Andrew is obsessed with maps. Every time he goes to the Y or preschool or anywhere with paper and crayons, he draws a map. Sometimes it's a treasure map. Sometimes it's a map of Nashville. Sometimes it's a map of our neighborhood. They all look sort of the same, except for the colors, but he is confident that he has managed to capture the essence of whichever place he's drawing. He always knows exactly where X should mark the spot and where he is. "Look!" he crows, displaying his artwork in front of him as if it was the original copy of the Declaration of Independence. "I made a map!!" And I agree that it is a marvelous  map, and he is deeply satisfied. 

They both talk incessantly, and they both ask lots of questions. Often at the same time. 

Sometimes their questions make me sit back in my chair and exhale with wonder. This morning, on the way to Westminster, Andrew asked, "So it's nighttime in heaven right now, isn't it?" as if heaven was Australia on the other side of the globe. "Hmm," I said, forgetting to change lanes. "Maybe it is." I don't know where he got that, but I kind of like it. William then chimed in, "It's probably whatever you want it to be." I like that, too. Those moments when suddenly I am challenged to stop thinking linearly are sort of magic. They shimmer there in front of me like a soap bubble, and I think, "I must remember this."

Tuesday, April 22, 2014

Eight is Great!

Check out my big wonderful happy kid!! William is eight today!


I mean, look how grown up he looks. Eight years old. Somehow eight just seems so much older than seven, doesn't it? I'm not sure why. I remember thinking that when I turned eight back in...oh Lord, do I want to even admit what year that was?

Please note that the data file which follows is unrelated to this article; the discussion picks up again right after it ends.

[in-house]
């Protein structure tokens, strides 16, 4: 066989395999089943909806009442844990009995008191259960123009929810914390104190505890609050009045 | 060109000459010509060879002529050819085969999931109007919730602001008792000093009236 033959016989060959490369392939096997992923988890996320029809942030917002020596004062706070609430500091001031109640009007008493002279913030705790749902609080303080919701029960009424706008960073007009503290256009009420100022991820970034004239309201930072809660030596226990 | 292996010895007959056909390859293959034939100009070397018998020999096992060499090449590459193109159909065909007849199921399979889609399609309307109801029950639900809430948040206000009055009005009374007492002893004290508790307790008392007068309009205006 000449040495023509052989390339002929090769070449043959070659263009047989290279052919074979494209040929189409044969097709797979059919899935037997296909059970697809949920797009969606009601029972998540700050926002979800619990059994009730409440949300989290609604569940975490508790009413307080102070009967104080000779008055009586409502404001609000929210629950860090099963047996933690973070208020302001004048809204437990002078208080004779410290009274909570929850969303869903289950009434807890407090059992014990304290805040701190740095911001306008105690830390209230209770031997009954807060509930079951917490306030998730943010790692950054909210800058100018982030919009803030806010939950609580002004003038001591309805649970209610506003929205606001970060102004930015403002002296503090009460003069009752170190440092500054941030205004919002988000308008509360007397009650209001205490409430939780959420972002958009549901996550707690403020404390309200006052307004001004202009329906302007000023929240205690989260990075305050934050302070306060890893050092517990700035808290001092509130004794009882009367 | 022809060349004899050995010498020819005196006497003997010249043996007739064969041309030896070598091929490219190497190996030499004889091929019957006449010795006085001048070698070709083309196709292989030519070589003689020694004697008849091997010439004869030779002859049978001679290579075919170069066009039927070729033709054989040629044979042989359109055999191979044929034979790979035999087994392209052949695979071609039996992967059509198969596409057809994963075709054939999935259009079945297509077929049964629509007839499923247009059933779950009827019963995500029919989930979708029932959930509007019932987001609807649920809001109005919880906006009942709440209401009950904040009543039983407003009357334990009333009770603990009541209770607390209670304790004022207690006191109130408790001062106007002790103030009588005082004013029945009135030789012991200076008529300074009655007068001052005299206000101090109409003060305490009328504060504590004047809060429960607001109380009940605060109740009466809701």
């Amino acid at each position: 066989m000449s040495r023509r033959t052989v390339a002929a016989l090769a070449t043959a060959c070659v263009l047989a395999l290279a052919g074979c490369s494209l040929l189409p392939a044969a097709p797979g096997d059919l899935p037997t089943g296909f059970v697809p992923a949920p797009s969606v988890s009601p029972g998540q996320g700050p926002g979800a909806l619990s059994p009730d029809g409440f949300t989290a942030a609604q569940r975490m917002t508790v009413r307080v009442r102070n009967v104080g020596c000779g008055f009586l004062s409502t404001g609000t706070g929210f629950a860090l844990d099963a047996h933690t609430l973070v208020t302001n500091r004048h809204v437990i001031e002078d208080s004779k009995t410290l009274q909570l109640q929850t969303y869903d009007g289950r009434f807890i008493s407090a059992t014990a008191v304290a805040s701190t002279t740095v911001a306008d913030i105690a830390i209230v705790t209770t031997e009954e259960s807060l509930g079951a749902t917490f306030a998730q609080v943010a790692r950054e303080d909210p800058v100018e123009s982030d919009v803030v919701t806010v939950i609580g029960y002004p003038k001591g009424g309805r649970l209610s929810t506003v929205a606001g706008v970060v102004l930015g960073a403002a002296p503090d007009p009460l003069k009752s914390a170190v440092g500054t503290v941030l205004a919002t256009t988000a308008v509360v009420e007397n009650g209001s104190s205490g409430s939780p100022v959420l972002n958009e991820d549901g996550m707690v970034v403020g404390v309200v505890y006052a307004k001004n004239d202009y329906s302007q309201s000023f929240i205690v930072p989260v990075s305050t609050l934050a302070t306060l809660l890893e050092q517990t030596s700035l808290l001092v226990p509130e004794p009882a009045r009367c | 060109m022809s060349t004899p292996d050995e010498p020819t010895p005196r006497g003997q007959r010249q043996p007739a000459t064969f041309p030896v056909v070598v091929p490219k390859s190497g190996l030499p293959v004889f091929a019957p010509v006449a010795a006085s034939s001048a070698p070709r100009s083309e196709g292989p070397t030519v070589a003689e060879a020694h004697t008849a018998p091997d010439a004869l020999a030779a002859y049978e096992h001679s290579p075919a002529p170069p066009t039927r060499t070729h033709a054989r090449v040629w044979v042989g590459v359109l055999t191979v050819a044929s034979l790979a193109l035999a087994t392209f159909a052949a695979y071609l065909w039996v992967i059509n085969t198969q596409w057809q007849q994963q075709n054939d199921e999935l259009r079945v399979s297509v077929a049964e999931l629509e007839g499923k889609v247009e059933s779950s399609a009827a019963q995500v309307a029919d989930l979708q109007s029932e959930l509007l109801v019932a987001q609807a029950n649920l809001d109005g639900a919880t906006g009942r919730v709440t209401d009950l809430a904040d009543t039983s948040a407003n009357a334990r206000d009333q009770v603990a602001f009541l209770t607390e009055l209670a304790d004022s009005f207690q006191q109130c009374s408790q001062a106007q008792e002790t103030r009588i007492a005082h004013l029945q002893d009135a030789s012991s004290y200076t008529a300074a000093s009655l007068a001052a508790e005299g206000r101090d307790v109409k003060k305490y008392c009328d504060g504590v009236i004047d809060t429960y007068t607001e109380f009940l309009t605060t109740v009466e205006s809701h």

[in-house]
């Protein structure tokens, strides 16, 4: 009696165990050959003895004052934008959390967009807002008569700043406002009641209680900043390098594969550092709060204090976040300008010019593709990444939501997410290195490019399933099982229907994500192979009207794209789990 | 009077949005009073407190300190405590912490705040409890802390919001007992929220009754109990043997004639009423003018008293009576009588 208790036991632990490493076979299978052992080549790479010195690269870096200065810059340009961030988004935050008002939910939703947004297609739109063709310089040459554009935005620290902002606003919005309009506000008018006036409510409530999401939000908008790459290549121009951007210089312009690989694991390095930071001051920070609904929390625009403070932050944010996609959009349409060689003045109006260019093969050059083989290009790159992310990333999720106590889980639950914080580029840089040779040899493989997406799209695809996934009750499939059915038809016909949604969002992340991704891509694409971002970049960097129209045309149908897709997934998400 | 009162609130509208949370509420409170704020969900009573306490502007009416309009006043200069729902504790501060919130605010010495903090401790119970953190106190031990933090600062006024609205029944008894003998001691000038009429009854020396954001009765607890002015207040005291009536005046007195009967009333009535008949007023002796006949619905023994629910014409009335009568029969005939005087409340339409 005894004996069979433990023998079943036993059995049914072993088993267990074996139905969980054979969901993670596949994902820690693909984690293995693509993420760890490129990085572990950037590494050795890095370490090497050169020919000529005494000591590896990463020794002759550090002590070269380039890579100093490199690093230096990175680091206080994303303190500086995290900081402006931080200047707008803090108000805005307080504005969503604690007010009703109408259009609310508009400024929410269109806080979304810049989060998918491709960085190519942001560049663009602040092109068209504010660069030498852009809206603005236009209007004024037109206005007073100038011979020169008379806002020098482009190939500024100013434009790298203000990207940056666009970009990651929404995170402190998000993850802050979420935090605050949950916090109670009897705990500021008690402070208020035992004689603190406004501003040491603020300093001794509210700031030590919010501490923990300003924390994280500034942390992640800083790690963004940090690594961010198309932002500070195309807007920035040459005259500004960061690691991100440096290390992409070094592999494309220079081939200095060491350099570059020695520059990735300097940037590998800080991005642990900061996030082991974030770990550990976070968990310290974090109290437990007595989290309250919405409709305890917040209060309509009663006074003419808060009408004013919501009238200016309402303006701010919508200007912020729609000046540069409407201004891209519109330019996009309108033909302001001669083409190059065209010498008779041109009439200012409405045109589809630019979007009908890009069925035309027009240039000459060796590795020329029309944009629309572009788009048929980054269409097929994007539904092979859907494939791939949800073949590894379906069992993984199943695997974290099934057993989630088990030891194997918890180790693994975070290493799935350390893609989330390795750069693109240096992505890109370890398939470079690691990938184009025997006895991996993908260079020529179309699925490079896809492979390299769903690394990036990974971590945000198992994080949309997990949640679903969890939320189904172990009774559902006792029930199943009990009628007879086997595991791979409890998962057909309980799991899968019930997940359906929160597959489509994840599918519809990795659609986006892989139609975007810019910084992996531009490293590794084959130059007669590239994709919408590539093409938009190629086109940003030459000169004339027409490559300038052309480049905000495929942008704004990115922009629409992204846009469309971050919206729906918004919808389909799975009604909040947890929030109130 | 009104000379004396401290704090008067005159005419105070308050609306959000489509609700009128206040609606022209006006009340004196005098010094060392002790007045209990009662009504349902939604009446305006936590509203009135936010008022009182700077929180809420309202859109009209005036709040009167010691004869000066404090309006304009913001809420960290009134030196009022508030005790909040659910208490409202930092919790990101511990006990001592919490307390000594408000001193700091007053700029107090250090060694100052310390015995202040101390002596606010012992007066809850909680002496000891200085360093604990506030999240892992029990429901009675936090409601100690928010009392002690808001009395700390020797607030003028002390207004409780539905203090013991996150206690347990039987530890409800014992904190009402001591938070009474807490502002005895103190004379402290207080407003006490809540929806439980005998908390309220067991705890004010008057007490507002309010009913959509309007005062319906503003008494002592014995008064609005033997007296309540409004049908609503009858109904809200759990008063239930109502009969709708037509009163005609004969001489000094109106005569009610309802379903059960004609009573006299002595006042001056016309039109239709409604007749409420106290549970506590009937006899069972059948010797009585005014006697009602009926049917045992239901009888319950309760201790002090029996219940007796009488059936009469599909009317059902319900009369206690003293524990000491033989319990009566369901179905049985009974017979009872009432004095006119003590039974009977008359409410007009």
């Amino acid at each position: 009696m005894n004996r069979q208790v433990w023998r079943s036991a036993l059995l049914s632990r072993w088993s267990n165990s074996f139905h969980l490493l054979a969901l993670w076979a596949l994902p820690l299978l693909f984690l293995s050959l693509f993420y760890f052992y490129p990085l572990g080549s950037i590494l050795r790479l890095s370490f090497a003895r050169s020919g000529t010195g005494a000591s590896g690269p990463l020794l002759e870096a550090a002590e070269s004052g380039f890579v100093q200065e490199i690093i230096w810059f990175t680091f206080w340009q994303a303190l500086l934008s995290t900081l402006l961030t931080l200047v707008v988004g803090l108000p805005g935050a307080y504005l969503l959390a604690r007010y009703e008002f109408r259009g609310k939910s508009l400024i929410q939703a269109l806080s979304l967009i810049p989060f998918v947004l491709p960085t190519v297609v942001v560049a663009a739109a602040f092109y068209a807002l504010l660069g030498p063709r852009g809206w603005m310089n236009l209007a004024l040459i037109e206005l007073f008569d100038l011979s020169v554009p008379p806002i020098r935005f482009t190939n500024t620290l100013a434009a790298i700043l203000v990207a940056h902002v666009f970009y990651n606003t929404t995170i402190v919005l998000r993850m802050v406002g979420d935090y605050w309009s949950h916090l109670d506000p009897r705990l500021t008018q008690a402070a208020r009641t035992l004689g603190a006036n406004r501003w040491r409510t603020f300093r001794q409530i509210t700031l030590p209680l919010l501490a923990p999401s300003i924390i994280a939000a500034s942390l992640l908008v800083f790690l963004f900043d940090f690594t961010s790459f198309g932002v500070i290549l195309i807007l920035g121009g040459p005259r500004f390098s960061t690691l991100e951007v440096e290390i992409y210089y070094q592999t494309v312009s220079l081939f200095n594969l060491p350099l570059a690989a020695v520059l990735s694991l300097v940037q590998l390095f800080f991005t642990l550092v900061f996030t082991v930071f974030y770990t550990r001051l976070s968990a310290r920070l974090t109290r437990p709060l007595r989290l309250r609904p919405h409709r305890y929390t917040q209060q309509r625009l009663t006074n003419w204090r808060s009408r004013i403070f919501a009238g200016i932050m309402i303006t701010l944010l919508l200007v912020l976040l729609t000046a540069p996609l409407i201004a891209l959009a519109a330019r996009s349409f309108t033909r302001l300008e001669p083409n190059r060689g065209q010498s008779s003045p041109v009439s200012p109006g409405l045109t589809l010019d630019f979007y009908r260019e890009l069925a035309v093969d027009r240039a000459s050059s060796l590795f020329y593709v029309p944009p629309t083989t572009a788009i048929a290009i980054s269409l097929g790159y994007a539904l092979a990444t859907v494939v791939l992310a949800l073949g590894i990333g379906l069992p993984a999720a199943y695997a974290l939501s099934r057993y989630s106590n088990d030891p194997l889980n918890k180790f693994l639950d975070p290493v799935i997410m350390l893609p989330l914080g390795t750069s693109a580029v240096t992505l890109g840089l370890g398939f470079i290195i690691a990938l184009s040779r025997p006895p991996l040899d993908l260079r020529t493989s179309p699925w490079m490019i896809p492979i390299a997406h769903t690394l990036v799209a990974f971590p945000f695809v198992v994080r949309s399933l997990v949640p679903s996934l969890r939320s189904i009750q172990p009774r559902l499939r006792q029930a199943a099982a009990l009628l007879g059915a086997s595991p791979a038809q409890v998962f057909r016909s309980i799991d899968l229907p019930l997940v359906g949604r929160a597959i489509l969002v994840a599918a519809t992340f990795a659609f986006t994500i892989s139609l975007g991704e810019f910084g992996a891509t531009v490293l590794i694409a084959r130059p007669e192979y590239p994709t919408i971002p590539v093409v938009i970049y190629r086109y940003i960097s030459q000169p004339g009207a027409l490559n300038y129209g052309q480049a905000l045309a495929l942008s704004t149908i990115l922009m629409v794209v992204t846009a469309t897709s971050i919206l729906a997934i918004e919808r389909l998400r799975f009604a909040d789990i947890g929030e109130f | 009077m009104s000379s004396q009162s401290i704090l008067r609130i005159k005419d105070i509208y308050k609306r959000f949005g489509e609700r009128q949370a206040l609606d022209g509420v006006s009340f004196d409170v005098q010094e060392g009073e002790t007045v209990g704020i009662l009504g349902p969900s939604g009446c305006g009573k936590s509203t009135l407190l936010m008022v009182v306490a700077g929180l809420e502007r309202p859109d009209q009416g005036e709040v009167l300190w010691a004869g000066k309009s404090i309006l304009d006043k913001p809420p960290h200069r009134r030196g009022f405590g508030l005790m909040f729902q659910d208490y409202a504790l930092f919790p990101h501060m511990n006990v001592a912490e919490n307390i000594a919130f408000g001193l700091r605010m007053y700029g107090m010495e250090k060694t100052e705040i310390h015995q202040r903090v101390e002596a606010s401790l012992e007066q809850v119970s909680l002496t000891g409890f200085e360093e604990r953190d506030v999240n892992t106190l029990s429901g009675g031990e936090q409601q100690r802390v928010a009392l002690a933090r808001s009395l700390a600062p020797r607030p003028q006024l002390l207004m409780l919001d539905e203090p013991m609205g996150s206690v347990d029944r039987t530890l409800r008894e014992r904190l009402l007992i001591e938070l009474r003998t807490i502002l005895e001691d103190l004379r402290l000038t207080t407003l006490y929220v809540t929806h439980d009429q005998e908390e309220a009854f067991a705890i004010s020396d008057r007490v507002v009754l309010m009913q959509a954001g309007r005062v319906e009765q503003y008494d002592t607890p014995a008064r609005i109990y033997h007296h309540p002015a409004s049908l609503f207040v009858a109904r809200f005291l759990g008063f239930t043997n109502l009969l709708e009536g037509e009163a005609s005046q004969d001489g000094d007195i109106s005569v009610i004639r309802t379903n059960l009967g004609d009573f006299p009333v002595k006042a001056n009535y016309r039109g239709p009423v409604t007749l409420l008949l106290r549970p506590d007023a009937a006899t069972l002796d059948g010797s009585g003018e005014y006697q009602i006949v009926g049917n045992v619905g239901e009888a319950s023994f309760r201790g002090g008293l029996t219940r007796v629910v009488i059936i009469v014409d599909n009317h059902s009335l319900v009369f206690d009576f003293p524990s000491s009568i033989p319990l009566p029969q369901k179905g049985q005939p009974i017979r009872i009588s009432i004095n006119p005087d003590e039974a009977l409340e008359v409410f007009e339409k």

So it wouldn't be a birthday without an "eeee, look at the new baby!" photo. This is one from when William was 13 days old. Looking back at his earliest photos, he was a little jaundiced there for awhile. But it went away fairly quickly, leaving him looking pink and marvelous. Man, it's almost hard to believe he was very that small. But I was there, so I can say for sure that he was. 


And here's another photo from this morning. I managed to cook a hot breakfast for the boys AND take birthday photos AND still get William to school on time. Booyah! I've learned something in eight years. (And that is...it's much easier to get out the door in the morning when at least one of your kids can pretty much do everything for himself.)


Little brother wanted in on the act, and it was his idea to hold up eight fingers. Of course, he isn't actually holding up eight fingers in the photo--but William is, so there you go.